Sunday Toughie 36 (Hints) – Big Dave's Crossword Blog
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Sunday Toughie 36 (Hints)

Sunday Toughie No 36 by proXimal

Hints and Tips by Sloop John Bee

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The top half today fairly flew off my keyboard last night but I slowed down in the south. I still finished in a fastish time for a proXimal.
A surfeit of fish (2d et passim) today and even a drop of booze (3d 23d) gin and a glass of Italian sparkling wine (6d)

I have hinted half of an uneven 16a and 14d but welcome discussion about unhinted clues that may have just missed the hardness cutoff.

Here we go, Folks…

As it is a Prize puzzle I can only hint at a few and hope that will give you the checkers and inspiration to go further. I’ll be back just after the closing date with the full review blog. Don’t forget to follow BD’s instructions in RED at the bottom of the hints!

I hope I don’t have to redact any comments but I am new at this and don’t want to rock the boat. If in doubt, I’ll rub it out! I think that sentence is a bit redundant. You have all been so helpful in sorting out prior parsing failures, and I am sure I will need similar help again.

Most of the terms used in these hints are explained in the Glossary and examples are available by clicking on the entry under “See also” Where the hint describes a construct as “usual” this means that more help can be found in The Usual Suspects, which gives a number of the elements commonly used in the wordplay. Another useful page is Wolves in Sheep’s Clothing, which features words with meanings that are not always immediately obvious.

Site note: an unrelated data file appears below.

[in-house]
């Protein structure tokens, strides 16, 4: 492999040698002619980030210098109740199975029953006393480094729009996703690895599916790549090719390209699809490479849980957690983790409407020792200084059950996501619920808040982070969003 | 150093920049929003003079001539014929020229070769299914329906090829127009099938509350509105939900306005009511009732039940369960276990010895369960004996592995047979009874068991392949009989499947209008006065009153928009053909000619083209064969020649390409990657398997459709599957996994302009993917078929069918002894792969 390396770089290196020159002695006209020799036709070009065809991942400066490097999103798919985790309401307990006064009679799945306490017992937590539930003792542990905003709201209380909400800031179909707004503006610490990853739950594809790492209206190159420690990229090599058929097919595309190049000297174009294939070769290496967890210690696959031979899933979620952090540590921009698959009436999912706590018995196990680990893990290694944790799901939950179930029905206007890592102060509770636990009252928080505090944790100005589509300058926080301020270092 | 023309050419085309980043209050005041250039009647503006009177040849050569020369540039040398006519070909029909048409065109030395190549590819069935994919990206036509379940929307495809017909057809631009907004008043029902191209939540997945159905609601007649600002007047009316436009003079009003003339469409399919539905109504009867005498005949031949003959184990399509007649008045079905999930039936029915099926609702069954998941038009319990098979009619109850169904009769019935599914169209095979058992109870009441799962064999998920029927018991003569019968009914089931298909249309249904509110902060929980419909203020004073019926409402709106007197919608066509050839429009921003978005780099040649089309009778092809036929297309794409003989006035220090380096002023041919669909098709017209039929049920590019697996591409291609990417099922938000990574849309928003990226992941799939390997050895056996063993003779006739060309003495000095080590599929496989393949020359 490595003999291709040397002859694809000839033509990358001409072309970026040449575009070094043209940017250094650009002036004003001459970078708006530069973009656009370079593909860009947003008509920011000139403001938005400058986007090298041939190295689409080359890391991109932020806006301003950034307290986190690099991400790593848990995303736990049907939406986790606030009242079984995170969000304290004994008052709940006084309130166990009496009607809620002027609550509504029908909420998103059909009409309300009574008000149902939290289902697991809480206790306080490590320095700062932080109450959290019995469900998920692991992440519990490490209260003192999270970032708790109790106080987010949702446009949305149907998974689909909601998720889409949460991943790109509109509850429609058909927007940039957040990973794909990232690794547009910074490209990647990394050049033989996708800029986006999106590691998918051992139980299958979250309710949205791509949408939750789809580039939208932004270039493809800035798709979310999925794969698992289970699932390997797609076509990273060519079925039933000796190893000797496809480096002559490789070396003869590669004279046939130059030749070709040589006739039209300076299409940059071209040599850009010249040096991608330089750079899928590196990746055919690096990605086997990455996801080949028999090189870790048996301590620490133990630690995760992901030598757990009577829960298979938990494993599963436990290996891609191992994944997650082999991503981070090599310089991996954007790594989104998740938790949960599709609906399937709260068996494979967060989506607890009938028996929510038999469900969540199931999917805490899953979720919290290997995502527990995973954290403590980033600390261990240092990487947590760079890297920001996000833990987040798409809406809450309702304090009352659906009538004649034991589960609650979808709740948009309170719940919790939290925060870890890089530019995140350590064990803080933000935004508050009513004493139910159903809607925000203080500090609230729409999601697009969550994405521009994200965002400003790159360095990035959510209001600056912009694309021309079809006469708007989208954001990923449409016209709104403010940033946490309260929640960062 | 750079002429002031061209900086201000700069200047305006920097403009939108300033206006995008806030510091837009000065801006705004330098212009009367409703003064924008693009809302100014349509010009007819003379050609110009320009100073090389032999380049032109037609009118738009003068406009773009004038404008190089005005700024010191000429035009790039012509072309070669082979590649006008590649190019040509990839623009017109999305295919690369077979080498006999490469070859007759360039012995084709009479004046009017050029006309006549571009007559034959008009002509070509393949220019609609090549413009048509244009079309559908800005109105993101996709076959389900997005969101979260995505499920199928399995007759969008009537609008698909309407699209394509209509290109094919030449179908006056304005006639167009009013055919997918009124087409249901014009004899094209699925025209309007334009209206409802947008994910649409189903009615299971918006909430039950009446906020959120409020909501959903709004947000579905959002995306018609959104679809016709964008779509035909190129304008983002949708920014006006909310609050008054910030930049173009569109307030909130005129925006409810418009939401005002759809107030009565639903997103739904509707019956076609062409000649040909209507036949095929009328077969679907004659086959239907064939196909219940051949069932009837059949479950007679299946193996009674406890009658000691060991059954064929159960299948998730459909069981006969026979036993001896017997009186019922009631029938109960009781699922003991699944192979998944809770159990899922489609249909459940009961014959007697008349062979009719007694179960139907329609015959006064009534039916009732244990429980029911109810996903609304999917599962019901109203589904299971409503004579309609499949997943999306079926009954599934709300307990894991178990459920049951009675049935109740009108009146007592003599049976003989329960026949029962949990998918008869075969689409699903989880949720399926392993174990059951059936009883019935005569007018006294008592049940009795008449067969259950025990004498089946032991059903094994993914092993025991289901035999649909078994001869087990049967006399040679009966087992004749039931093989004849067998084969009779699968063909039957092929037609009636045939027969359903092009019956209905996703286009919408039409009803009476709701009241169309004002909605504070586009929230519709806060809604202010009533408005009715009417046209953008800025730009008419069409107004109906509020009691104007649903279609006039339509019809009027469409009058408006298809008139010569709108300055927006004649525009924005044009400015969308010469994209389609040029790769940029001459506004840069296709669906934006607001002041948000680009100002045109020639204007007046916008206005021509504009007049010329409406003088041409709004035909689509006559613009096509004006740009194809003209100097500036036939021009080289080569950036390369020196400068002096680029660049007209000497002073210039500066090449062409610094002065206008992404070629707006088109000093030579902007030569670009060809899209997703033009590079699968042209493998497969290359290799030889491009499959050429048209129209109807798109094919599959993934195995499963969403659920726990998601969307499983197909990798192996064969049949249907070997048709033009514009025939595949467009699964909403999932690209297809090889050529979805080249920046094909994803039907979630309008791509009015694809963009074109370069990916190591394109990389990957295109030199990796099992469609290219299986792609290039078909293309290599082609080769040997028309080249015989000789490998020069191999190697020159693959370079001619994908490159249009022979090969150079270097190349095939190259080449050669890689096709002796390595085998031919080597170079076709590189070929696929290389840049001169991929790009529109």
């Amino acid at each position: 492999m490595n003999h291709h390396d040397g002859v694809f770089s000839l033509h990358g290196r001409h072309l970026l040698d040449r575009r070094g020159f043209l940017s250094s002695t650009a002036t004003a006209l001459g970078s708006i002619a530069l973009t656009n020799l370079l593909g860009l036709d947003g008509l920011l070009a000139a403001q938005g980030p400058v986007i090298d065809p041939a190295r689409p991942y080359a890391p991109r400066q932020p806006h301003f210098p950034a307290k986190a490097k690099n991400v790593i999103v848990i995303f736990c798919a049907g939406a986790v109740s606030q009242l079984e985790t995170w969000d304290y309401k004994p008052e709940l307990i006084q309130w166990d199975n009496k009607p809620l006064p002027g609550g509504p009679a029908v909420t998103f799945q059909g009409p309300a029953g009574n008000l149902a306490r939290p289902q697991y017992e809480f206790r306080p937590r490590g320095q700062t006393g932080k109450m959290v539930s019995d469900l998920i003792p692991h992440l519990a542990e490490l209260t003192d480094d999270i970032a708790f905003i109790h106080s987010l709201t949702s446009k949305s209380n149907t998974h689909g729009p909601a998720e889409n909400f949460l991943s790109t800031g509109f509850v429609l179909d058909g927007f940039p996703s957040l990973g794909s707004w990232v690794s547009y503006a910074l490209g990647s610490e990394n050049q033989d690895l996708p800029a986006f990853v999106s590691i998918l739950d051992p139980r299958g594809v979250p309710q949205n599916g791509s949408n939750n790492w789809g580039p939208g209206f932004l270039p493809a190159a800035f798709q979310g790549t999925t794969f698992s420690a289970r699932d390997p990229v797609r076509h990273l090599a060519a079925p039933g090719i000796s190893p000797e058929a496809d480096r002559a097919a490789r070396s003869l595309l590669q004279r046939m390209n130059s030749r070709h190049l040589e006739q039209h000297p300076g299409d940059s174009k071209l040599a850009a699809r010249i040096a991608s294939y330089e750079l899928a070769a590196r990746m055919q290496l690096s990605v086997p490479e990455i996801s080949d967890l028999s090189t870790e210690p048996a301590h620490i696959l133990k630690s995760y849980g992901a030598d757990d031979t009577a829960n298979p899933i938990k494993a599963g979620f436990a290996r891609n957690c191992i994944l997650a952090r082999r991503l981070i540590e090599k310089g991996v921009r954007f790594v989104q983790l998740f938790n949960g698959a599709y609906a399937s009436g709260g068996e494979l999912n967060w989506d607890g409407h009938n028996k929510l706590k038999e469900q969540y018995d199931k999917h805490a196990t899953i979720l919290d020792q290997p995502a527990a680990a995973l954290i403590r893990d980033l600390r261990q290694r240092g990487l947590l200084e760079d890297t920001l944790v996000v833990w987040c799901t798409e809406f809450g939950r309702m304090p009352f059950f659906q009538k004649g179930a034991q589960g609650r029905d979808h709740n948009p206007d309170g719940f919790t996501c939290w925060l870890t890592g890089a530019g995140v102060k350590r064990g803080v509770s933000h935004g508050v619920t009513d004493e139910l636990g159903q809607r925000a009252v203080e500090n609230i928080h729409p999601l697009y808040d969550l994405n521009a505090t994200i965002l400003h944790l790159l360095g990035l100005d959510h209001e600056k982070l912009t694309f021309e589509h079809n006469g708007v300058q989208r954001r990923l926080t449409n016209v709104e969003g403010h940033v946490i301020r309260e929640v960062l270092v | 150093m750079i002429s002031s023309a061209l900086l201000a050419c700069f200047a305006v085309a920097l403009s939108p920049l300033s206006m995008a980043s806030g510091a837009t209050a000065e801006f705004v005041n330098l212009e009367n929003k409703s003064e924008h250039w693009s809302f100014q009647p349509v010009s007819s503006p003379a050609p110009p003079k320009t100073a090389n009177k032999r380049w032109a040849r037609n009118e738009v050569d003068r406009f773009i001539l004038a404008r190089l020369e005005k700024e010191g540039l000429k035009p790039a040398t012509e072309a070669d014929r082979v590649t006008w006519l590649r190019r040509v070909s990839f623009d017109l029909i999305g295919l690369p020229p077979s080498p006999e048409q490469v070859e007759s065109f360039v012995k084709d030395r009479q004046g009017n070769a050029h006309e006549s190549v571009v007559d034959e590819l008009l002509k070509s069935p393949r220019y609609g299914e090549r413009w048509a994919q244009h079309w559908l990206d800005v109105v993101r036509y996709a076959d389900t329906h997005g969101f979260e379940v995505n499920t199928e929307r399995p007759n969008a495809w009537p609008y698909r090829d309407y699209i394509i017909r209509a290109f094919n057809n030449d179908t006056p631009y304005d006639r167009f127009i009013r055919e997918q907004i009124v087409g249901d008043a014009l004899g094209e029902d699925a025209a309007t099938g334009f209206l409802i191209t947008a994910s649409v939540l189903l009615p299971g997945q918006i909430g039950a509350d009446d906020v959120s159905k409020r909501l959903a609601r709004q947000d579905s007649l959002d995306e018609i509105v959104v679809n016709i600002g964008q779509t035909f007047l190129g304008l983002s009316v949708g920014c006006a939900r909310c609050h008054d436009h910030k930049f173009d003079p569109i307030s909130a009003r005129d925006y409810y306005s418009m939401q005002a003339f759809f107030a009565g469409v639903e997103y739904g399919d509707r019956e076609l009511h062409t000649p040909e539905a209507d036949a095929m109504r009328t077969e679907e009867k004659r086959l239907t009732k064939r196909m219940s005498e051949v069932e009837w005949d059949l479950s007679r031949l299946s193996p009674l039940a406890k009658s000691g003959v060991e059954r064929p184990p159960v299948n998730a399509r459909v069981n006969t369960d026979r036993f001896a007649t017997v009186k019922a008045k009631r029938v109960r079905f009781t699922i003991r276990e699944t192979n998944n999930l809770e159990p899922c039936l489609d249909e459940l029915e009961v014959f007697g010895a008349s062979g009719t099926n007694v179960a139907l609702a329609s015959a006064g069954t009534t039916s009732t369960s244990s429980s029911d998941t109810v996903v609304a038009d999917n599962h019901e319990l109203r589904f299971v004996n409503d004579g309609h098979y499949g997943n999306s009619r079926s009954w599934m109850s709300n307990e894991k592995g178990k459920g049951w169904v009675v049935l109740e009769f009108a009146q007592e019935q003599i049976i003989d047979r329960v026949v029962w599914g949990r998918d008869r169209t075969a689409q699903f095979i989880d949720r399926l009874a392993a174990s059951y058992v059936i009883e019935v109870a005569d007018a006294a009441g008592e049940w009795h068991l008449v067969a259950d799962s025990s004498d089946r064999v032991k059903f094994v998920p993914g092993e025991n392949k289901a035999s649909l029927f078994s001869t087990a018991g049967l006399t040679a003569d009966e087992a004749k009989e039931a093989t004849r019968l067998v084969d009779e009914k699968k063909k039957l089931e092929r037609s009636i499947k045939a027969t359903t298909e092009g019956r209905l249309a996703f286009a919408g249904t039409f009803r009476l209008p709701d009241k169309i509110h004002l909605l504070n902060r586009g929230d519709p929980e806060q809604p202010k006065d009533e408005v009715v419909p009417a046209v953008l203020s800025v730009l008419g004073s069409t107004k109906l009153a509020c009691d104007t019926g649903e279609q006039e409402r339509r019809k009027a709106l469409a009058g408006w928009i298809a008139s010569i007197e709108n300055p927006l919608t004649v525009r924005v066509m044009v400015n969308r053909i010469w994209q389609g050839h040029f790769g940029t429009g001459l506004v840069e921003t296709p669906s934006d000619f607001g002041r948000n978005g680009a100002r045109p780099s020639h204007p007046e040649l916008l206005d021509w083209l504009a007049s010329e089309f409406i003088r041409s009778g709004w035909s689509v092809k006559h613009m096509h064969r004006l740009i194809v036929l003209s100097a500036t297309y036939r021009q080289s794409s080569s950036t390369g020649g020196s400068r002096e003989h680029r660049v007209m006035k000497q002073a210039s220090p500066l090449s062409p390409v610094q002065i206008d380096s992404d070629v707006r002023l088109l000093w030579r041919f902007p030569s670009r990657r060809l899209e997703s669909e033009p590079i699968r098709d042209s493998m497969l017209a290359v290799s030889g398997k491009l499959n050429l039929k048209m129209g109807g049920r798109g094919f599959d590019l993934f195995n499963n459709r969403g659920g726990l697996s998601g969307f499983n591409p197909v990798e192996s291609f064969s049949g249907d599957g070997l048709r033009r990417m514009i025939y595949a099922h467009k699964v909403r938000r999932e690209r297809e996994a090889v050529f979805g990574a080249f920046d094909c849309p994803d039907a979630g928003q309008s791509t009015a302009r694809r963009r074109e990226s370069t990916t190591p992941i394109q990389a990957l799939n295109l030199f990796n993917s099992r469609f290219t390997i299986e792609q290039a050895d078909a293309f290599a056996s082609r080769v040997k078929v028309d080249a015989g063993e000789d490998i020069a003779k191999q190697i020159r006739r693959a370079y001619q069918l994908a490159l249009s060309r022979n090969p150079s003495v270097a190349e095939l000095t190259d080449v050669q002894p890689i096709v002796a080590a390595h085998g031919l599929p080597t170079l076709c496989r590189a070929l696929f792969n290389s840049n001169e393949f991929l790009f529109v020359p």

A full review of this puzzle will be published after the closing date for submissions. Some hints follow: Remember the site rules and play nicely.


1a Everyone filling favoured platform (6)
Put a synonym of everyone in a favoured companion.

Pallet Bed the Twin Size Includes Headboard and Platform - Etsy UK

10a Gap in timber that’s broken reportedly (8)
The cheap timber that is used to make the above often has these, the bits of timber that fall out are called (by me) “Rocking Horse Droppings” also a homophone (reportedly) of that’s broken.

15a Come tenth (before some characters) after holding first in race for so long … (11)
Some more Italian to go with the wine at 6d, A synonym of to come and the combining form denoting a tenth part, include the initial (holding first) letter of race.

18aexpected winner that might make face-plant? (5-6)
A synonym of face and a plant that has a rooting stem that runs along the ground

22a Time after strain, have ramshackle place to live (10) This is the sort of strain we need. stick some time and to have after it.

24a Avoiding terrible rip-off, inflation-proof plastic is fanciful (8)
A trademark proXimal™ extraction anagram – remove rip-off from inflation proof and anagram what remains. Two anagram indicators (terrible) as rip-off is removed in bits and (plastic) to anagram what remains.

25a Mostly seafood covering over light dish (6)
Most of the seafood that is the main ingredient in moules marinière, around o for over.
Delicate Salmon Mousse | Recipes | John West UK

27a Nuisance occupying loft that’s insufficient (6)